nos frutos de goiabeira, causando severas perdas em pós-colheita. Os processos de infecção e colonização de C. gloeosporioides foram estudados usando microscópio eletrônico de varredura e transmissão. Frutos 5 em plena maturação fisiológica foram inoculados com suspensão de 10 conídios/mL. Posteriormente, os frutos foram incubados em câmara úmida a 25 °C, por períodos de molhamento de 6; 12; 24; 48; 96 e 120 h para o estudo do processo de infecção e colonização. Germinação de conídios e formação de apressórios ocorreram seis horas após a inoculação (h.a.i). A penetração ocorreu diretamente, por meio da formação do peg de penetração emitido da base do apressório, o qual penetrou na cutícula 48 h.a.i. O apressório não produziu o cone apressorial ao redor do poro de penetração. Foram observadas vesículas de infecção nas células epidérmicas 96 h.a.i. As mesmas estruturas fúngicas foram encontradas nas células epidérmicas e parenquimáticas do hospedeiro, após 120 h da inoculação. A estratégia de colonização de C. gloeosporioides foi do tipo hemibiotrófica intracelular.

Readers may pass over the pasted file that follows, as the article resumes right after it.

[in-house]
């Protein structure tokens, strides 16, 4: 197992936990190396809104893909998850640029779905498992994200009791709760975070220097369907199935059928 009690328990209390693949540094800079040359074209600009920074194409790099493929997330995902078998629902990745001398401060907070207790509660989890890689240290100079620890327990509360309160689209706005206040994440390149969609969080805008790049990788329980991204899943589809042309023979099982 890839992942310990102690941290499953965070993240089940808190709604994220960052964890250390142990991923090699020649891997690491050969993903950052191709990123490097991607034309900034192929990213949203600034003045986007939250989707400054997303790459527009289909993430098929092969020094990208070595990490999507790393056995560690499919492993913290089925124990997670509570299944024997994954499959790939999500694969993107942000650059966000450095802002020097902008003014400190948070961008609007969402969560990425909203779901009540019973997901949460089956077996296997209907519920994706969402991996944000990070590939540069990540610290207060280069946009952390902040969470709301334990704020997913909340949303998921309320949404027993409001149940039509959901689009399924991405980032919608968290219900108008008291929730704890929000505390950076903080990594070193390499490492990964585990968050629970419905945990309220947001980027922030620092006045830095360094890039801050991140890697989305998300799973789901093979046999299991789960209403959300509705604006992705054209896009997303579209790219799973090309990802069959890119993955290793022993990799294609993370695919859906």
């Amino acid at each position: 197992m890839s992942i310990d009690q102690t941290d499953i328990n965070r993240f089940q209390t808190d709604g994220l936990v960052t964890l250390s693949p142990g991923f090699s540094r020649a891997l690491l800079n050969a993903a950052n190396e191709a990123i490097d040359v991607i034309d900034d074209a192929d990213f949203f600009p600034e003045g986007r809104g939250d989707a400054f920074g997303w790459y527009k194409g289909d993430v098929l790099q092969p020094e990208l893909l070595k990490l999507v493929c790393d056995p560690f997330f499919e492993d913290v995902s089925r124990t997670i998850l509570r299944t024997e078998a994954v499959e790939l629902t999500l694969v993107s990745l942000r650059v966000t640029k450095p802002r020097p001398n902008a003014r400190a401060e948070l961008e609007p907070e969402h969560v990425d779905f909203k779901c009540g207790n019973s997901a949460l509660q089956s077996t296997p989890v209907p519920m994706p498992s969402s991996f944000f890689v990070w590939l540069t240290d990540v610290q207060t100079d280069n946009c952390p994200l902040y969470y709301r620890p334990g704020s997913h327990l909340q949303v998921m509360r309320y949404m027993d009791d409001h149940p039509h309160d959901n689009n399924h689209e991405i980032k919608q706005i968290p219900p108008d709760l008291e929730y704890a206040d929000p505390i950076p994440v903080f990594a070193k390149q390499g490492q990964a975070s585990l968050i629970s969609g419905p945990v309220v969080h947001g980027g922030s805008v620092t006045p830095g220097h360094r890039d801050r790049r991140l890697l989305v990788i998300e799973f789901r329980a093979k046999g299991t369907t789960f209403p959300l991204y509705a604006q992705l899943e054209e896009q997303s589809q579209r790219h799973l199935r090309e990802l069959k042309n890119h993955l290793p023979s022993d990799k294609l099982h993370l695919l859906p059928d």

Termos para indexação: Colonização, penetração, pré-penetração, ultraestrutura.

  1 2 (Trabalho 256-11). Recebido em: 07-11-2011. Aceito para publicação em: 01-04-2013.

  

Eng. Agr., Dra., Departamento de Fitopatologia e Nematologia, Escola de Agricultura “Luiz de Queiroz”, Universidade de São Paulo,

3 Avenida Pádua Dias, 11, CEP 13418-900, Piracicaba, SP, Brazil. E-mail: sylmoraes@yahoo.com.br

Eng. Agr., Prof. Dr., Departamento de Fitopatologia e Nematologia, Escola de Agricultura “Luiz de Queiroz”, Universidade de São

4 Paulo. E-mail: fatanaka@esalq.usp.br

Eng. Agr., Prof. Dr., Departamento de Fitopatologia e Nematologia, Escola de Agricultura “Luiz de Queiroz”, Universidade de São

Paulo. E-mail: nmassola@esalq.usp.br

  S. R. G. MORAES et al.

  Colletotrichum species cause anthracnose